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Ding Junhui Dynasty And China Snooker takeover

At the end of World Open held in China gives us the second best snooker player in the world. Ding Junhui wins the tournament with the class, winning his 13th ranking title. He dominates all other participants with his talent and jumps to 2nd position in ranking list.
 The tournament was very competitive and entertaining at the same time. All the players did well but Ding Junhui got the spotlight after defeating Kyren Wilson by 10-3 in the finals. Ding Junhui scores 6-3 in the first half and at the evening settle it to 10-3. Kyren Wilson tried but gave up against Ding Junhui because of the bad start. Ding Junjui was awarded with 150,000 Euro.
The World Open makes the Chinese fans of snooker happy as their star claims the title which leaves an indelible impression on them. The support and cheering of Chinese fans is one of the motivations for Ding Junjui, the advantage in playing on home soil. World Open maintains its prestige and glorify the snooker event in history. 
 I am very impressed by the performance of all the players but dominating nature of Ding Junhui and his extraordinary performance blew my mind. These ranking events fill me with the excitement and joy and get me into the game completely once again. I can’t wait to see upcoming tournaments and can’t resist myself to thinking over and over again on the breath taking moments of the tournament. I wish luck to Ding Junhui and will keep an eye on his performance.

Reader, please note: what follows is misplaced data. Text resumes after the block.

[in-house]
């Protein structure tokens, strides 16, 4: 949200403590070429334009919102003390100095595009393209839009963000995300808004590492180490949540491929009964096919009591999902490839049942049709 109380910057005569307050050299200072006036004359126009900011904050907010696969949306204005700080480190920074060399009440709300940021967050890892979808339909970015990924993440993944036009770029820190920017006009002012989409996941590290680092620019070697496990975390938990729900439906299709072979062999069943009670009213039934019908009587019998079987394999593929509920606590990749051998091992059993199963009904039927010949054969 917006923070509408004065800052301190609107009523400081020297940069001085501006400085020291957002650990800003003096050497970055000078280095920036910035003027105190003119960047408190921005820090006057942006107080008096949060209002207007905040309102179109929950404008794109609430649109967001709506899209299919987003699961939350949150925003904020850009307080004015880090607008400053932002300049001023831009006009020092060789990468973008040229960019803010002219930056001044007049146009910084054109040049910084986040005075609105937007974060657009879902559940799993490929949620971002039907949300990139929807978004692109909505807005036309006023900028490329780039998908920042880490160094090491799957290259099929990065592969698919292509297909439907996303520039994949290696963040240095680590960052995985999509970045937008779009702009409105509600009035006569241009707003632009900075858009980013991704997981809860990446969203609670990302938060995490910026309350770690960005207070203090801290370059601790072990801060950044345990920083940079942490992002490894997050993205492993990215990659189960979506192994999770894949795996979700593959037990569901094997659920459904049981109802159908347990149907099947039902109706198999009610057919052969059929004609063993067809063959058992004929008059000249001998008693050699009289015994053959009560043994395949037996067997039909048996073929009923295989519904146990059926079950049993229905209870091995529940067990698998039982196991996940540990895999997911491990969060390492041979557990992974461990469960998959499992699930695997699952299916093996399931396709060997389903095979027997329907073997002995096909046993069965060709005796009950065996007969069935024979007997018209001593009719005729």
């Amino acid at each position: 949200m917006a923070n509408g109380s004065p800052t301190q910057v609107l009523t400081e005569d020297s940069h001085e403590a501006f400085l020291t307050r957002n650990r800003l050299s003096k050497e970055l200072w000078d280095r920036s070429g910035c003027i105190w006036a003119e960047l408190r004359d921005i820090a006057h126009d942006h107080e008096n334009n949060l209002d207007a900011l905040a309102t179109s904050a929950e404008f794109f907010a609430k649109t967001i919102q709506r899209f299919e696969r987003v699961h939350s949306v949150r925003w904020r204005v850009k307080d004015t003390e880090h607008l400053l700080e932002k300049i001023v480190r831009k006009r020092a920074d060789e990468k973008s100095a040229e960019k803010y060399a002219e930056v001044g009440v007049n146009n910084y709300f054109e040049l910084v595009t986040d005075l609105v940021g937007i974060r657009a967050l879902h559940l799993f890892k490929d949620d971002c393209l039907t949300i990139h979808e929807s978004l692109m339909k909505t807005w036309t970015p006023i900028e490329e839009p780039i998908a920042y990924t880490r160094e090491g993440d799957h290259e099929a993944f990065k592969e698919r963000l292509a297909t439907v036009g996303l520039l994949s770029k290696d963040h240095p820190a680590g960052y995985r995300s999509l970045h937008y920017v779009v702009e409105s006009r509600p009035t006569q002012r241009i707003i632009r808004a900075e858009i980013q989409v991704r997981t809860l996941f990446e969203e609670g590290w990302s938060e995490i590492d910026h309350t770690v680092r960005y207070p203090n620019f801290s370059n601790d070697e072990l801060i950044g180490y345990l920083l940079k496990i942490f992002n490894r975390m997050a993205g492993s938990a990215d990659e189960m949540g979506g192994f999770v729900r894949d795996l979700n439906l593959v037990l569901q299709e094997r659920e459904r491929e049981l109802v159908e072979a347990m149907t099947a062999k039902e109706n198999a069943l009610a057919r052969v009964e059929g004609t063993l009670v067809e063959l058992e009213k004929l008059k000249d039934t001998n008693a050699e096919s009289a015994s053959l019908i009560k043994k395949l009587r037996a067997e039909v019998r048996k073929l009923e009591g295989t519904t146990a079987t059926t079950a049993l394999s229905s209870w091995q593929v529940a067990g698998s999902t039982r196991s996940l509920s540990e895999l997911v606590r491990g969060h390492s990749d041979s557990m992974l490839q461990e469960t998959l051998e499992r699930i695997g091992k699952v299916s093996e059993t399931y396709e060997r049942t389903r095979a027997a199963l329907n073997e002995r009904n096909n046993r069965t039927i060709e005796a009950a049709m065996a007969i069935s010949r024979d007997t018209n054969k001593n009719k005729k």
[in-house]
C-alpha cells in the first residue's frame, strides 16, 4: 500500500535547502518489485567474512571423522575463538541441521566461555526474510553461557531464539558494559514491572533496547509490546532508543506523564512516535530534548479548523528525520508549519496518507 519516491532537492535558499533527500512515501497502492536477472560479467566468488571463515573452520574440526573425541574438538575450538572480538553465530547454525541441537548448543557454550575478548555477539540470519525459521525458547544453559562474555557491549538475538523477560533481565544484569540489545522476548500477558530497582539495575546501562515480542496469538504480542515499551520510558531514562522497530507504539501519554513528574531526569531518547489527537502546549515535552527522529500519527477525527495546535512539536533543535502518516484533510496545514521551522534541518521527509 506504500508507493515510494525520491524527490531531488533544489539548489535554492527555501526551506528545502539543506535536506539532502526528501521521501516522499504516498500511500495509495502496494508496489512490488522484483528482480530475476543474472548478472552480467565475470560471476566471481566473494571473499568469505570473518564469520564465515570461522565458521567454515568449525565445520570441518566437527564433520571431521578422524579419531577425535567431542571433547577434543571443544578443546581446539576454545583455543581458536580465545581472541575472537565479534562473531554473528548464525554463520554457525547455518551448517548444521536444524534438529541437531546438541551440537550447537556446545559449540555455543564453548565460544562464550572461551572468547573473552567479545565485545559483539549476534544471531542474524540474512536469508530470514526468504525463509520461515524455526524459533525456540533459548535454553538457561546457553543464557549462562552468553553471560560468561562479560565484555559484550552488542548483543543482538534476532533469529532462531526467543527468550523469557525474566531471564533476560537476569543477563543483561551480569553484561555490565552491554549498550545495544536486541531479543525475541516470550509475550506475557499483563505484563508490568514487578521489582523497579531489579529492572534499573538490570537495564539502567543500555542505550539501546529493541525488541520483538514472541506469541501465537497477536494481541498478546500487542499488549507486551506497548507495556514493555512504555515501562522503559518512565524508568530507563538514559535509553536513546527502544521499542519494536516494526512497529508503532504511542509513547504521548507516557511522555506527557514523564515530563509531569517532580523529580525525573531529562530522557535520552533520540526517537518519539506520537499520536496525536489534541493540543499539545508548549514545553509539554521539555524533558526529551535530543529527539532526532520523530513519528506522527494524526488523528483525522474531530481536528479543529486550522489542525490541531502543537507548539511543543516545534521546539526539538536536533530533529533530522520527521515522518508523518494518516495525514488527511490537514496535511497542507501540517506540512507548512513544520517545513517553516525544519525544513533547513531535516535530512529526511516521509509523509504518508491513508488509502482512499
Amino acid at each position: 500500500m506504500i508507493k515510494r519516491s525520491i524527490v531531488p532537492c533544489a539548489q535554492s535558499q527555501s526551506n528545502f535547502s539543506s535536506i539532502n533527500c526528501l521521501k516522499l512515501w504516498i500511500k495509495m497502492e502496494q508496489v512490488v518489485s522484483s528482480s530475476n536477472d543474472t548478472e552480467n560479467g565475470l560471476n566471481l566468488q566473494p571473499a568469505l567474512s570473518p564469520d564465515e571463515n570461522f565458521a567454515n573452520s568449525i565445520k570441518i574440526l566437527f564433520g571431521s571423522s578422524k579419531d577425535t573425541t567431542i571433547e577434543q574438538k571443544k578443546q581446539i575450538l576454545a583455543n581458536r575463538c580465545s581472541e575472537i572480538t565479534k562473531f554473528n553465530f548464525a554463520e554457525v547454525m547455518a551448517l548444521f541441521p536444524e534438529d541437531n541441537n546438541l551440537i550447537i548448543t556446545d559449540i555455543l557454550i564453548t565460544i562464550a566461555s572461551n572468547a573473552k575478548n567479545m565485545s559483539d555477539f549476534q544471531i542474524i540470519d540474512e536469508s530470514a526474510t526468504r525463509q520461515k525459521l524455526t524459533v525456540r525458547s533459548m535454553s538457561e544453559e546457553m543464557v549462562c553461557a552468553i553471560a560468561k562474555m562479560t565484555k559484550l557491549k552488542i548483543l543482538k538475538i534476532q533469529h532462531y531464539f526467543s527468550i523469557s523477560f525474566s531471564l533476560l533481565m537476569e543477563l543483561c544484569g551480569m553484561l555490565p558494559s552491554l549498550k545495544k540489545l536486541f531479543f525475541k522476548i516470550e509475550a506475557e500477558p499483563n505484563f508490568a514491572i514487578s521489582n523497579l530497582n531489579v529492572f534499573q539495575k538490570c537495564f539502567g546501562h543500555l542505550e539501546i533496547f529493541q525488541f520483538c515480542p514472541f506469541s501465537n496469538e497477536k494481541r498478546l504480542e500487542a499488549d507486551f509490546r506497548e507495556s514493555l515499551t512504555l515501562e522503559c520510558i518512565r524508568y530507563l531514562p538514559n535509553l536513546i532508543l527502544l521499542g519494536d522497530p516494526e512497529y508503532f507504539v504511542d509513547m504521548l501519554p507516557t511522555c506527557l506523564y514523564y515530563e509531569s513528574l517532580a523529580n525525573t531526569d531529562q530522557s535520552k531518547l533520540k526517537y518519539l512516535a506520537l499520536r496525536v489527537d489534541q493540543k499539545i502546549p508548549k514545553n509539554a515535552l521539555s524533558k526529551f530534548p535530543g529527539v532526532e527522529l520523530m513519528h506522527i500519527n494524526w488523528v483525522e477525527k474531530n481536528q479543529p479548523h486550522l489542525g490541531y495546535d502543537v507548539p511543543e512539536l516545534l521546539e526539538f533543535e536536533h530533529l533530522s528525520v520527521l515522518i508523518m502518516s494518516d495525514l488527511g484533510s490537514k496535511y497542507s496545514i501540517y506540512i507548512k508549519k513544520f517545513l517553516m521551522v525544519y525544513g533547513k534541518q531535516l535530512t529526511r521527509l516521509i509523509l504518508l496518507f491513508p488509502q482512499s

China will become the snooker superpower within the next decade, according to the sport's supremo Barry Hearn.
Ding Junhui's continued success, along with the country's size, outstanding facilities and infrastructure, is spawning a generation of stars - who Hearn believes will dominate snooker for years.
"I would think that in five years half of the top 32 players will be Chinese," Hearn, chairman of World Snooker,explained at World Championship 2017.
"Ding has been one of the fundamental reasons why snooker has got so big. He has been the flagbearer of Chinese snooker for the past 10 to 12 years.”
"He's inspired hundreds of thousands of Chinese snooker players and brought the game into the living rooms of the entire population."
An estimated 210 million people watched the 2016 World Championship on China's national state broadcaster, CCTV - with national legend Ding's run all the way to the final driving those startling figures.
Although the 30-year-old lost to world number one Mark Selby, Ding made history by becoming the first Asian player to feature in the final.
Snooker's biggest star in Britain, Ronnie O'Sullivan, also agrees with Hearn about China's inevitable rise.
"By 2025, you'll probably see the majority of the winners being Chinese," the five-time world champion said.
"The usual set of suspects will be there - Selby, Murphy, Trump, Kyren Wilson. But other than that I think it will be pretty Chinese dominated."
The Ding dynasty
I published his article in my monthly magazine Cue Sports way back in August’2002 when he won the Under 21 Asian Snooker Championship at age 15 at Grand Ball room of Kolkata Swimming Club in India. He was very shy at that time and even emotionless during the entire tournament but I spotted his talent and wrote about it in the article attached herewith for the readers.
Ding Junhui moved to England to pursue his snooker dreams at the age of 16